What Municipalities Need To Know About The CARES Act

Fox Rothschild LLP

Fox Rothschild LLP

Although much of the buzz around the CARES Act has been the financial relief it potentially offers to small businesses, states and municipalities could receive the financial assistance under the Act as well through the following avenues: (1) increased funding to grants and agencies; (2) the Coronavirus Relief Fund; and (3) direct loans.

We are still waiting for the Secretary of the Treasury to flesh out many of the specifics through the rule making process, but in the meantime, here’s what municipalities need to know.

Increased Funding to New and Existing Grants and Agencies

The Act increases funding to a variety of grants and existing agencies including:

  • Childcare and development block grant
    grants of federal funds to states for subsidizing childcare for low-income families
  • Community development block grants
    grants for state and local programs promoting infrastructure, economic development projects, public facilities installation, community centers, housing rehabilitation, public services, clearance and acquisition, microenterprise assistance, etc.
  • Emergency solutions grants
    grants to those facing a housing crisis
  • Public health and social services emergency fund
    funds to reimburse eligible health care providers for health care related expenses or lost revenues that are attributable to coronavirus
  • Education stabilization fund
    funds created to support K-12 and higher education

State and local agencies and programming that are already receiving federal funds through existing grant programs will likely see an increase in available funding. It’s not clear whether grantees who currently receive grant funding will automatically receive additional funds, or if additional application procedures will be put in place to take advantage of the increased funding.

New funding programs will be delivered primarily through state-level programs with certain sub-allocations directed to local-level agencies. States will need to submit an application to the Secretary of the Treasury to request funds from newly established grant programs. If a state’s application is approved, the funds from newly established grant program will be distributed from the federal government to the state-level government, and then from the state-level government to the local-level governments and agencies for deployment. It’s unclear what the application process will be, if any, for local-level governments and agencies to take advantage of these funds.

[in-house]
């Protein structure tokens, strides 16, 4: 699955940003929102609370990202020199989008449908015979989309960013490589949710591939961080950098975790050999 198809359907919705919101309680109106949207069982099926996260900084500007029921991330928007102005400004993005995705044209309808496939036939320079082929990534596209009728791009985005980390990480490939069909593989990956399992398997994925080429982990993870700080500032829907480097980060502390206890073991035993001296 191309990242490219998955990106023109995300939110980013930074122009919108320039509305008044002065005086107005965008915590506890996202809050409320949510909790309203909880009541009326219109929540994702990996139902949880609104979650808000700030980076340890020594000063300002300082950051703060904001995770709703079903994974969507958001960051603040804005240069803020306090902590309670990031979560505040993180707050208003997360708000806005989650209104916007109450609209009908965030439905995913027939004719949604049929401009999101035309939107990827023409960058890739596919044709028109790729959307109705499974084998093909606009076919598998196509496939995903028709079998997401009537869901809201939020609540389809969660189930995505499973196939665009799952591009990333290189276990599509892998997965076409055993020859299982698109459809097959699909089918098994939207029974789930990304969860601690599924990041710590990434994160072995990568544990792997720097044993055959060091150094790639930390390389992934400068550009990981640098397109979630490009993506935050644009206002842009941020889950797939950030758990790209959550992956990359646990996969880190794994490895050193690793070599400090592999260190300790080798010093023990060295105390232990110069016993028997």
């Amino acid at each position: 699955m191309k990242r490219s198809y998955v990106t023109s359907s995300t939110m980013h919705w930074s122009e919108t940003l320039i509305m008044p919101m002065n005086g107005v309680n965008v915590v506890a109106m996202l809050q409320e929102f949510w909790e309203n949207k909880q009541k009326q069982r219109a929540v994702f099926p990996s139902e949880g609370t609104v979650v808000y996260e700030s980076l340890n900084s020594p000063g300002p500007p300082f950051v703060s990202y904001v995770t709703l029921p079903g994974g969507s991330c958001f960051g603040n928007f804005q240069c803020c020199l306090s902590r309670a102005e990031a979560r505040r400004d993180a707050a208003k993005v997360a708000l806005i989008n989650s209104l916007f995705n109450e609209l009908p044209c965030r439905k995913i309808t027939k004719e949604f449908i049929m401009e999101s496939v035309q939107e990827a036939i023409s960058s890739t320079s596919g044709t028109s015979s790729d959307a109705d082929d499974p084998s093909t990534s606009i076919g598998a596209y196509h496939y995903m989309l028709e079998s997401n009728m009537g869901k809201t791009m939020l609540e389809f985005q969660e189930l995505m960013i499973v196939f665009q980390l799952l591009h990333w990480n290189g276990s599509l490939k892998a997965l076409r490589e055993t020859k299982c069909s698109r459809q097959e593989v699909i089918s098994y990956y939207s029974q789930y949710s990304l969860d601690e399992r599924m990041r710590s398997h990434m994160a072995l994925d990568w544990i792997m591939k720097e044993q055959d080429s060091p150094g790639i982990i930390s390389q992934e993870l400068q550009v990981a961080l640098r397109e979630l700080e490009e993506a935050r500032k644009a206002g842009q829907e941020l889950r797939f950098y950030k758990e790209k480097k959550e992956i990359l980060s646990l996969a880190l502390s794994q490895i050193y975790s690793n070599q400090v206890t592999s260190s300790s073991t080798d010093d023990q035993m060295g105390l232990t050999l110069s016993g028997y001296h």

Coronavirus Relief Fund

  • The Act provides $150 billion for state, local, and tribal governments to cover costs incurred between March 1, 2020 and December 30, 2020 due to COVID-19. Approximately $8 billion has been set aside for distribution to tribal governments, and approximately $3 billion has been reserved for U.S. territories and the District of Columbia. It’s important to note that only costs that were not accounted for in the applicant government entity’s most recent budget are eligible for coverage.
  • States will receive an allocated portion of funds to distribute based on each state’s population, but each state is guaranteed at least $1.25 billion regardless of such state’s population.
  • Local government units (e.g., cities, counties, etc.) with populations of 500,000 or more are also eligible for funds.
  • Up to 45 percent of the amount allocated to a state can go directly to local governments with populations that exceed 500,000.

The example below illustrates the interaction between state and local government funding.

Example: A total of $2 billion is allocated to a state with a population of 10 million, 3 million of whom live in one of five counties that each holds 500,000 or more people. Under these facts, $600 million would be associated with the five-county population. These five counties could claim 45 percent ($270 million) of the $600 million allocated to this five-county population. The state would retain the remaining 55 percent ($330 million).
The remaining 7 million people in the state live outside of any unit of local government (e.g., city, county, etc.) having a population of 500,000 or more people. Thus, $1.4 billion will be associated with this share of the state’s population, and 100 percent of this $1.4 billion would be retained by the state government for this portion of the state’s population.

  • Qualifying local agencies that would like to receive funds will need to submit a certification to the state or local government to which the applications is submitted signed by the chief executive that outlines the proposed uses of the funds. Additionally, there will be overlap for cities having 500,000 or more people that are located in counties having 500,000 or more people. Specifics on this overlap are still being discussed.

4003(b)(4) Loan Program

The Act sets aside $454 billion for financial programs to assist eligible businesses, states and municipalities. We are still waiting for many of the specifics concerning the 4003(b)(4) programs. The Secretary of the Treasury must provide an opportunity for the Federal Reserve to implement a program for direct loans to states and municipalities on favorable terms, but such loans will not be subject to loan forgiveness.

  • States and municipalities (defined as any political subdivision of a state, and any instrumentality of a municipality, a state, or a political subdivision of a state) will qualify for these direct loans. We expect additional details from the Secretary of the Treasury in the coming days regarding the application process.

[View source.]

DISCLAIMER: Because of the generality of this update, the information provided herein may not be applicable in all situations and should not be acted upon without specific legal advice based on particular situations.

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